Sum­mer is a great time for a sand­wich, a light, por­ta­ble lunch that you can eat on the spot or carry to a park bench. Two restau­rants in Santa Fe — one old, one fairly new — aim to make this hum­ble of­fer­ing more mem­o­rable.

Pasatiempo - - RESTAURANT REVIEW - The New Mex­i­can

for a sand­wich, a light, por­ta­ble lunch that you can eat on the spot or carry to a park bench. Two restau­rants in Santa Fe — one old, one fairly new — aim to make this hum­ble of­fer­ing more mem­o­rable. Mu­cho Gourmet Sand­wich Shoppe, a fix­ture in the St. Michael’s Drive area since 1989, ad­ver­tises that it serves “gourmet” sand­wiches, im­ply­ing the kind of ob­ses­sive fo­cus on in­gre­di­ents that you’d get at the best big-city del­i­catessens. Bad Ass Sand­wich Com­pany, down­town near the cor­ner of West Palace and Grant Av­enues, is go­ing for some­thing slightly dif­fer­ent: no-frills fa­mil­iar­ity. Its co-owner, Shan­non Quin­tana, told a few months back that you won’t find fussy in­gre­di­ents at his place — just good, hon­est sand­wiches, hot dogs, and smooth­ies, made in por­tions that sat­isfy big ap­petites.

Both restau­rants have some­thing in com­mon: They rely heav­ily on the Boar’s Head line of cold cuts and cheeses, a ubiq­ui­tous brand whose pres­ence means, by def­i­ni­tion, that nei­ther is at risk of be­ing overly fancy. Boar’s Head prod­ucts aren’t bad, but they of­ten taste generic.

For a down­town res­tau­rant that serves a lot of of­fice work­ers dur­ing the week, Bad Ass has set­tled on an un­usual style, com­bin­ing el­e­ments of gym cul­ture and heavy me­tal. You can buy a black mus­cle shirt for $17.94, and the back­ground mu­sic is pro­vided by 94 Rock, a sta­tion the own­ers like so much that they named a sand­wich af­ter it: the 94 Rock BLT. Do you en­joy hear­ing loud mu­sic while you eat? You’re in the right place. If not, you may be an­noyed, and you can’t es­cape it by eat­ing on the big court­yard pa­tio next to the res­tau­rant. There’s a speaker out there, too.

The menu of­fers a lot to choose from: nearly 20 sand­wiches, sev­eral hot dog and bratwurst vari­a­tions, sal­ads, soups, and a small morn­ing menu that in­cludes a break­fast bur­rito. In a throw­back move, many of the sand­wiches are named for celebri­ties, like the Al Pa­cino Ital­ian, the Steven Sea­gal Meat­ball, and the Axl Rose Fla­vor­town. They come in three sizes — 6-, 10-, and 12-inch — which makes sense for a sub sand­wich but not so much for, say, the BLT or a grilled cheese. We asked about this and were told that all the sand­wiches are served on the same bread: white hoagie rolls.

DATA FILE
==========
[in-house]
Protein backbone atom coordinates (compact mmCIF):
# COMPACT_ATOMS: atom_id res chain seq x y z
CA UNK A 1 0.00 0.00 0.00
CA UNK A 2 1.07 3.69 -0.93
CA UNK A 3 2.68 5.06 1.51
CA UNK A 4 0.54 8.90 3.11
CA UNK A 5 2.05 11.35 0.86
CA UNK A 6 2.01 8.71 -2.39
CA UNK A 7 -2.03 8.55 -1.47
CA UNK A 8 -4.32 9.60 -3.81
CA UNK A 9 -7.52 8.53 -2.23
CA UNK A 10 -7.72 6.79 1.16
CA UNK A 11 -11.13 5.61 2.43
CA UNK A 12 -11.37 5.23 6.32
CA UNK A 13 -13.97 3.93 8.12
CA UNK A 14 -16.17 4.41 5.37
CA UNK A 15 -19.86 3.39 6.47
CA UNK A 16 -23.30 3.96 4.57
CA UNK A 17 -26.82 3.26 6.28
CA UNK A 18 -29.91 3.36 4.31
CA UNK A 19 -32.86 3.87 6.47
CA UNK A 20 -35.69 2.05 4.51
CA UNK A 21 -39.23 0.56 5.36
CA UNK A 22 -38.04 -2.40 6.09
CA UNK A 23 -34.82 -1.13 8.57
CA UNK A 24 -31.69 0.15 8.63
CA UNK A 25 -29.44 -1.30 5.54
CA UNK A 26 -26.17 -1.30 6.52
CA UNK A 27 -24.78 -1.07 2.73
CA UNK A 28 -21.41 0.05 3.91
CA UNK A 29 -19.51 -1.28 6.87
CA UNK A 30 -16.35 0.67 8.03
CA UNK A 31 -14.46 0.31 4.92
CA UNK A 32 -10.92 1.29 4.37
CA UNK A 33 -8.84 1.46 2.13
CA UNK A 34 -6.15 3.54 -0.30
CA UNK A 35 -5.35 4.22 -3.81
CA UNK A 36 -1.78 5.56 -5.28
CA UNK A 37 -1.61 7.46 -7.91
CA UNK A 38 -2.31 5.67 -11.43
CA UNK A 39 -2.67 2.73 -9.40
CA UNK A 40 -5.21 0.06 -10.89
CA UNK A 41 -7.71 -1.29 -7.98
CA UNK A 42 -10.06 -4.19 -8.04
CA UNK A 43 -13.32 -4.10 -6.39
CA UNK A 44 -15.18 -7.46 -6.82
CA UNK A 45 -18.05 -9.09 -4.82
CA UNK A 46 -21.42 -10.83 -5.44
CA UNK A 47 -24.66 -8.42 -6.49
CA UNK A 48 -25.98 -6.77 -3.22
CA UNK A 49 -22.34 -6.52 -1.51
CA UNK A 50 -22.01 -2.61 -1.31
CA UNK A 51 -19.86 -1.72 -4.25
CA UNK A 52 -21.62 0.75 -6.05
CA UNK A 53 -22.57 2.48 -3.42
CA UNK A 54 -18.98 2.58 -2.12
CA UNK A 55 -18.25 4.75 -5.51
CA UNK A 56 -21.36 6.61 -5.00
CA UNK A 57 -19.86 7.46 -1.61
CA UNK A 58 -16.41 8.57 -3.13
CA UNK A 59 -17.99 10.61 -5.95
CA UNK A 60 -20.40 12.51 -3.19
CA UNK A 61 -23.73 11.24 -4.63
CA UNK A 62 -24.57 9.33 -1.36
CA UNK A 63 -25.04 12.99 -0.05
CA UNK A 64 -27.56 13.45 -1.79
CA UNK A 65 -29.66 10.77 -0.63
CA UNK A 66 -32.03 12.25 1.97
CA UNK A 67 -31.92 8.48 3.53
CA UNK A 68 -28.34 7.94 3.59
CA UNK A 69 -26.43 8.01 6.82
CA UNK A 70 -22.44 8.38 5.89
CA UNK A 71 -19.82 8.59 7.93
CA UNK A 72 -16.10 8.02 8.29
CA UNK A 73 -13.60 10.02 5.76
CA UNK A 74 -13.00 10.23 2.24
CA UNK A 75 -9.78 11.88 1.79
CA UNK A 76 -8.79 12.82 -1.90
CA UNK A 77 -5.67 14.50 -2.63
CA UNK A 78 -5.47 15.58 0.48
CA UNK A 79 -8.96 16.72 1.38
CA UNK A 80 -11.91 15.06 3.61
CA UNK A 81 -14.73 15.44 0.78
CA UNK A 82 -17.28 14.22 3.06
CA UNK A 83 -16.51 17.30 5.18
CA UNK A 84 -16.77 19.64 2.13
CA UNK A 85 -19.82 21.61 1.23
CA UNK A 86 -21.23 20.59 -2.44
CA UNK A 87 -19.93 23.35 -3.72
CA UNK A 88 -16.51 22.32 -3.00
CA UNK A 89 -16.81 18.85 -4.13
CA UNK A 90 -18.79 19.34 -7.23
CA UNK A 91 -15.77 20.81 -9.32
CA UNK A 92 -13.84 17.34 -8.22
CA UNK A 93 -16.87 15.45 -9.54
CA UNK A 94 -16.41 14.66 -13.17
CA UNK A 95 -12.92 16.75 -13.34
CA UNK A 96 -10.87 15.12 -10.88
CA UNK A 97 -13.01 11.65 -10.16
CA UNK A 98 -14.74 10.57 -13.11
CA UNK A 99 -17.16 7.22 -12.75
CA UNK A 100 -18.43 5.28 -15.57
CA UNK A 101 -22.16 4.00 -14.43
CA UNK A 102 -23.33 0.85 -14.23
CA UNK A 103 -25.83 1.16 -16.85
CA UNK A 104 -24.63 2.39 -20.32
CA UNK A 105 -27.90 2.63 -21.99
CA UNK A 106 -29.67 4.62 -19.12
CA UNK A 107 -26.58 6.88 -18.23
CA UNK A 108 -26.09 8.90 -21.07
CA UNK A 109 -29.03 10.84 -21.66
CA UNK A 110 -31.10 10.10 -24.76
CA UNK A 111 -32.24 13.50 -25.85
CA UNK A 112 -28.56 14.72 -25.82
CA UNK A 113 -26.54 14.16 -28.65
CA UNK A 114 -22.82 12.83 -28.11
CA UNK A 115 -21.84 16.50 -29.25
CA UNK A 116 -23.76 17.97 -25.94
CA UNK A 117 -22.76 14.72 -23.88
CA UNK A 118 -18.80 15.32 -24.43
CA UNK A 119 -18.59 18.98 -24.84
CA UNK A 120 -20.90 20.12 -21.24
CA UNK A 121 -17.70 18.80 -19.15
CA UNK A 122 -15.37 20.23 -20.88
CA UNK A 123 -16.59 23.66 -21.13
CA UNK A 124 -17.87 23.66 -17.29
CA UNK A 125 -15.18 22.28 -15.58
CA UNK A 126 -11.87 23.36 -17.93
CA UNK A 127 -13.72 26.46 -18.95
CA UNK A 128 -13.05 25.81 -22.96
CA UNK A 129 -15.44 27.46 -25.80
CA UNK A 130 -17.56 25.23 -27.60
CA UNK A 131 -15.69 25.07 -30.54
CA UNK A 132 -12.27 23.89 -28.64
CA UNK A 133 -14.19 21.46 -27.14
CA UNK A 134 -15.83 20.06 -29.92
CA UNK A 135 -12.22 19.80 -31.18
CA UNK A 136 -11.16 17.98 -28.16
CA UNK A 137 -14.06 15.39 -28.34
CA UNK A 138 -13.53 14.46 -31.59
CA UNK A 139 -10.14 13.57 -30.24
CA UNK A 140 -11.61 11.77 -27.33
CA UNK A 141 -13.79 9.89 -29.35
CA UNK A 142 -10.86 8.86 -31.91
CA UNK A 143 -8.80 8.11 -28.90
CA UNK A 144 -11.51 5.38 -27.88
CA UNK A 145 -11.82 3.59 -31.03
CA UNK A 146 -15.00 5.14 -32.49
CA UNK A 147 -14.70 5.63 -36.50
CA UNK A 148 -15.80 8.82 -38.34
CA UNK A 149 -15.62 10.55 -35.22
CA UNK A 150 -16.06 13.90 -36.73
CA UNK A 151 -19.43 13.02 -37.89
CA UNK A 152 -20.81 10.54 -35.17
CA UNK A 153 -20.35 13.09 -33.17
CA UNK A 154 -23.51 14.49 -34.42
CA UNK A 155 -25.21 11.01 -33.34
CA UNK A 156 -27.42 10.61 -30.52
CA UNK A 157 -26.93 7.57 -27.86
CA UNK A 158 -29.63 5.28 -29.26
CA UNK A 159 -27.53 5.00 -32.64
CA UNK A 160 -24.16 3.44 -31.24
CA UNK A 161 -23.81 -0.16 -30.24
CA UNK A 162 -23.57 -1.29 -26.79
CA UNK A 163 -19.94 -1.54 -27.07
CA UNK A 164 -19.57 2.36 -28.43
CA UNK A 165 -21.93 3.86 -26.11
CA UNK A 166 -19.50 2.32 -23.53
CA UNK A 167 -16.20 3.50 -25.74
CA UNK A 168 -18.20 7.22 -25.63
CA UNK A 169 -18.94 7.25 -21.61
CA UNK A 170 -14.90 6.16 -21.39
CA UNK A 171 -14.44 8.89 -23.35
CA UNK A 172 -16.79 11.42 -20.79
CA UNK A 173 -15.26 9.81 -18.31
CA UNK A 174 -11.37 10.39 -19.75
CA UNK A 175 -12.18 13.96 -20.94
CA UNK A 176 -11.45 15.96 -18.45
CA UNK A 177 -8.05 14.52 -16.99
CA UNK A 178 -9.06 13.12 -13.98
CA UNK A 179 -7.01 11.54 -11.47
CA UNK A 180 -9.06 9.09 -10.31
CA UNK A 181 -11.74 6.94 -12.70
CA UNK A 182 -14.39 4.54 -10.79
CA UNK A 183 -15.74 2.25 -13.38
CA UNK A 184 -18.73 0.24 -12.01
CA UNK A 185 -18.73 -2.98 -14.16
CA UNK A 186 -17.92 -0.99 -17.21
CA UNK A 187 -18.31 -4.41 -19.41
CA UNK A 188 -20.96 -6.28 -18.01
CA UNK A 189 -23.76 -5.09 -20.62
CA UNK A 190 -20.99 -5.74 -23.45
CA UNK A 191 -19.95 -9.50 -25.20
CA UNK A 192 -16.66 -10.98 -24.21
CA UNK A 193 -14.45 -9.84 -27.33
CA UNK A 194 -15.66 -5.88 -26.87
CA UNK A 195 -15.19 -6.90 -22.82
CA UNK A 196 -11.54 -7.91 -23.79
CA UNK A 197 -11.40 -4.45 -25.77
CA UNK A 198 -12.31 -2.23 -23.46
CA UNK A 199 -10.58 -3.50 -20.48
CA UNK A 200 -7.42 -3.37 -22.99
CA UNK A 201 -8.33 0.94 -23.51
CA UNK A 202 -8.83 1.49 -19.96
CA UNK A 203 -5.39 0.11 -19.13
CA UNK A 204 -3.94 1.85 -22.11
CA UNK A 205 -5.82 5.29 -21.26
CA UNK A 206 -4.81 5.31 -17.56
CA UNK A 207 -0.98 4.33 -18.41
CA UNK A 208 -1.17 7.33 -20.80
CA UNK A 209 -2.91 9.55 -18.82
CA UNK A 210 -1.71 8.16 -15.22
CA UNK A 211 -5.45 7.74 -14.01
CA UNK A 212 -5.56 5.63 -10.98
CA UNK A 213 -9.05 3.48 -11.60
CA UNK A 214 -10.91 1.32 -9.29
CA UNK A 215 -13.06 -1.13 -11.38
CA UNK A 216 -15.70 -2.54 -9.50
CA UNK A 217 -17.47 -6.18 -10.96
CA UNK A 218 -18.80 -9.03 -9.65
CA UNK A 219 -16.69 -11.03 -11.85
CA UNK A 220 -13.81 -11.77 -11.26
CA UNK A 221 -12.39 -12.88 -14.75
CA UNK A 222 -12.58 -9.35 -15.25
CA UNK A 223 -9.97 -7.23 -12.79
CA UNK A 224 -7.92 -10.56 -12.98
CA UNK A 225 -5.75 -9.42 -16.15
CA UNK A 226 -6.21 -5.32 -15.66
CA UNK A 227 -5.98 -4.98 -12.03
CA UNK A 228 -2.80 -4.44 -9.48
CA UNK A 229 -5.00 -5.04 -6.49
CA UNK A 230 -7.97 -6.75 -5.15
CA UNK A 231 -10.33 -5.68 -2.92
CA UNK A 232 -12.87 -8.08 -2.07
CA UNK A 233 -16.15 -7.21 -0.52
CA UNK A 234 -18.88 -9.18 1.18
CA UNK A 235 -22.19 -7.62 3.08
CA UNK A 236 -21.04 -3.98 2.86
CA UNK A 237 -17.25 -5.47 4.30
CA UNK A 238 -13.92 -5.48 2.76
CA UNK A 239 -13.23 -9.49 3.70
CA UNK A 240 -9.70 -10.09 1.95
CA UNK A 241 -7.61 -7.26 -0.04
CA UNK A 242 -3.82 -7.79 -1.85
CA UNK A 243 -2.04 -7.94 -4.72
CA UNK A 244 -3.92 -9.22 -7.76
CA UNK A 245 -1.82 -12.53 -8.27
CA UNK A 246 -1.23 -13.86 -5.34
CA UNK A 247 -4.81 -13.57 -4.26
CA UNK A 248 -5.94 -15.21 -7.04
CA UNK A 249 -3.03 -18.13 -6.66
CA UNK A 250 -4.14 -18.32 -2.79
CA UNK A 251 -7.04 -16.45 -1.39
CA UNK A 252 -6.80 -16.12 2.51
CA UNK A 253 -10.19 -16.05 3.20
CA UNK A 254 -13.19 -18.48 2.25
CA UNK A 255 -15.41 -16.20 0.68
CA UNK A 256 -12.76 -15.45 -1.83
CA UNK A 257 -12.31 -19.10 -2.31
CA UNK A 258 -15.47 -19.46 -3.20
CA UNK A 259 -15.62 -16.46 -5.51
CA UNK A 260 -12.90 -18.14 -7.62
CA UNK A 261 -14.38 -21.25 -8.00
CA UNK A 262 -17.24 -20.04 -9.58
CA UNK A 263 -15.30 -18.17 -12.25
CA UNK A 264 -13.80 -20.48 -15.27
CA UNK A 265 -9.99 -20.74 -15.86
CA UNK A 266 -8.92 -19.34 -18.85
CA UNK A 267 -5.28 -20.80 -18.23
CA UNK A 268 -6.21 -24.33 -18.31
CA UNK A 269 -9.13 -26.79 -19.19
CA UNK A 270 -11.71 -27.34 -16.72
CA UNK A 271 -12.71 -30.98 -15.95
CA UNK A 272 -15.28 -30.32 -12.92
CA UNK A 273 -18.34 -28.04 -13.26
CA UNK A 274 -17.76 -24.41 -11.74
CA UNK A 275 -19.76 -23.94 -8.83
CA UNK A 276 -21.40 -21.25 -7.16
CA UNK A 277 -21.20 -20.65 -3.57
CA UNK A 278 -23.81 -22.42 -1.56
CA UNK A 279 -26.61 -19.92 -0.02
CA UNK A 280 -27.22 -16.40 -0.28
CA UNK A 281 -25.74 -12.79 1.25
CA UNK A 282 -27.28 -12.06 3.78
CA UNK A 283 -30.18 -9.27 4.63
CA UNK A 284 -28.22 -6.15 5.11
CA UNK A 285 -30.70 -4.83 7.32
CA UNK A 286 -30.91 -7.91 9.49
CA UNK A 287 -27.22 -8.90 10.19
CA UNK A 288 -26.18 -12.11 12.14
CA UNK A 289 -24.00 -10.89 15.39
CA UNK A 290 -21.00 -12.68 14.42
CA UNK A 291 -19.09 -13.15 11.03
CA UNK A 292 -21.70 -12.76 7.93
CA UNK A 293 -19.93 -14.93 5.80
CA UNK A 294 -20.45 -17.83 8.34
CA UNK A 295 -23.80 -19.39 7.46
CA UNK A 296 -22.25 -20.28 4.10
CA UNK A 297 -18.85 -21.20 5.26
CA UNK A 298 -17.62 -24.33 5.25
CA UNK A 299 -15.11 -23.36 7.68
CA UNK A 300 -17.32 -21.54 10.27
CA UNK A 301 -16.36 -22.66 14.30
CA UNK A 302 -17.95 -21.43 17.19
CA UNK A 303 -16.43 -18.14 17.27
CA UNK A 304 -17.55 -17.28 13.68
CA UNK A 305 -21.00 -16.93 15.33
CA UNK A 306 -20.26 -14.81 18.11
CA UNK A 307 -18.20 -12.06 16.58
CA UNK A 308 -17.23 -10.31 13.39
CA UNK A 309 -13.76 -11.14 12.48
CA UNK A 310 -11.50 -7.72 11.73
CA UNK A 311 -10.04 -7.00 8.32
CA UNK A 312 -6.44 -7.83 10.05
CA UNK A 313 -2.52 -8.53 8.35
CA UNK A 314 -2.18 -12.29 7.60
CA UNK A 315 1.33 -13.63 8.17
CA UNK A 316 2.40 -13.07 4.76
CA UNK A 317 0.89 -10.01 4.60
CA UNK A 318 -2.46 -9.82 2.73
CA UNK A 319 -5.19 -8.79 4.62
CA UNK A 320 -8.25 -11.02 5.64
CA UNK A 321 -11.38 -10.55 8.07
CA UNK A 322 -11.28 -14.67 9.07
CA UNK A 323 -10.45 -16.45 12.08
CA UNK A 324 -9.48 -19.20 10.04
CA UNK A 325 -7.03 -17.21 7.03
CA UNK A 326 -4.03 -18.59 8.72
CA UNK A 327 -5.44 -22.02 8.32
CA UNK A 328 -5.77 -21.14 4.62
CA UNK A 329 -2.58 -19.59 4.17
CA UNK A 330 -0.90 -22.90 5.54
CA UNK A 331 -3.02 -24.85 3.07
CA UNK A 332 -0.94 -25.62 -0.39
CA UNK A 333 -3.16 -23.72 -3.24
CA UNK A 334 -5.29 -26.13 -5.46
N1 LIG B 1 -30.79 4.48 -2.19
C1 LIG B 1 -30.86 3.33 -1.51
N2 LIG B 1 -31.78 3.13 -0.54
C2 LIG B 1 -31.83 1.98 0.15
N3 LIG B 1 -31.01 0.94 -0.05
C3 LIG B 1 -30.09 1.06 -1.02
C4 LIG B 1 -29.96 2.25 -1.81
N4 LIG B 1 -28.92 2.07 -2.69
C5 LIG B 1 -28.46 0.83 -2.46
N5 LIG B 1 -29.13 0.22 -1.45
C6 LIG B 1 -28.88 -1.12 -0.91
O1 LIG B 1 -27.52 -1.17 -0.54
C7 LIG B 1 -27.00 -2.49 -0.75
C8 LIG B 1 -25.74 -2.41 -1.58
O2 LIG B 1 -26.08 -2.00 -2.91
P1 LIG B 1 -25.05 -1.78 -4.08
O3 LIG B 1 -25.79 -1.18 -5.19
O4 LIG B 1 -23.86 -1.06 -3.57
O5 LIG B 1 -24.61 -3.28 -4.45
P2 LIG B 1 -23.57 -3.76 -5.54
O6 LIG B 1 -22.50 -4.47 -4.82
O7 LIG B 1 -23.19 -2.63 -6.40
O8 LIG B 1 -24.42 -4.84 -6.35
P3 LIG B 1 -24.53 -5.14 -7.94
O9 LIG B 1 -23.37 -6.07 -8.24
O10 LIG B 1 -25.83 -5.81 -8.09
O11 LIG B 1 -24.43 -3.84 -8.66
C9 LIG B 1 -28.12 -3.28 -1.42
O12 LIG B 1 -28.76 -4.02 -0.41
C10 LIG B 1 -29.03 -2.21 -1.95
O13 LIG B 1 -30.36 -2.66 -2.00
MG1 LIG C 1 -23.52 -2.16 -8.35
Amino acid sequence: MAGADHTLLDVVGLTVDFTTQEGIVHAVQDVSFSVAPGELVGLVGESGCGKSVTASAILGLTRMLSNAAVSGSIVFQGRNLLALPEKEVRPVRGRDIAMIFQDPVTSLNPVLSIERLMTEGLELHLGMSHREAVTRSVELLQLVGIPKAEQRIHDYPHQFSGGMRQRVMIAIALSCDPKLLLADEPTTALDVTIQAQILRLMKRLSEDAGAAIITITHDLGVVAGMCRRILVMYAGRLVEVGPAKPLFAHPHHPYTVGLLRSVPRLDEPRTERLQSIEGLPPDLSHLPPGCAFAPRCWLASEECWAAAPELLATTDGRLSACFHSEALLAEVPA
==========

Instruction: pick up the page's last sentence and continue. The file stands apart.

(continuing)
Of the sand­wiches we sam­pled, the best was the Arnold Turkey Reuben, a yummy com­bi­na­tion of turkey, Swiss cheese, Thou­sand Is­land dress­ing, sauer­kraut, and av­o­cado. I tried both the meat­ball and Ital­ian subs. The hoagie rolls were good — soft and lightly toasted — but the meat­balls were a lit­tle tough and blandly herbed. The Ital­ian sub had a lot go­ing on in­side — salami, pep­per­oni, capi­cola, pro­volone, pick­les, pep­pers, let­tuce, and tomato — but the meat was sliced so thin, and there was so lit­tle of it, that the sand­wich seemed too bready over­all.

The menu lists a fruit smoothie — “your choice of blue­berry, straw­berry, ba­nana” — but we were told there was no fruit, and it sounded like this item is no longer be­ing made. In­stead we had a “pro­tein drink,” an un­re­mark­able blended mix of fla­vored pro­tein pow­der, fat-free milk, and ice.

Mu­cho’s set­ting is plain and func­tional; it oc­cu­pies two suites in the col­lec­tion of stores, restau­rants, and of­fices known as St. Michael’s Vil­lage. The menu is big­ger: roughly two dozen reg­u­lar sand­wiches and nine sal­ads aug­mented by a “build your own” sand­wich op­tion. Mu­cho of­fers more types of bread, and the shop seems more apt than Bad Ass to serve meats and sal­ads that are made in house, like the tasty white-meat chicken salad they of­fer in a prepack­aged item called the Av­o­cado De­light, a fill­ing mix of a half av­o­cado, tuna or chicken salad, al­monds, greens, pep­per­oncini, and grape toma­toes.

Or­der­ing things made on site doesn’t al­ways get you far, though. For ex­am­ple, Mu­cho sells a BBQ beef sand­wich that re­ally ought to be re­la­beled. The meat isn’t bar­be­cued at all — it’s roasted, and it gets all of its “bar­be­cue” fla­vor from a sauce that’s poured on. The Cubano — pulled pork, ham, Swiss cheese, and pro­volone — came to­gether bet­ter and was nice and juicy. Also good: the Mu­cho Turkey Plus, a combo of cold-cut-style sliced turkey breast, ba­con, av­o­cado, sprouts, let­tuce, tomato, and cream cheese.

At Bad Ass and Mu­cho, what you’re re­ally get­ting is convenience, along with af­ford­able, ac­cept­able food that can range be­tween just OK and very good. Both places could im­prove their games in easy ways: Bad Ass, by of­fer­ing more va­ri­eties of bread and be­ing more gen­er­ous with sand­wich meats; Mu­cho, by do­ing a more au­then­tic job with some of the meats they’re mak­ing them­selves.

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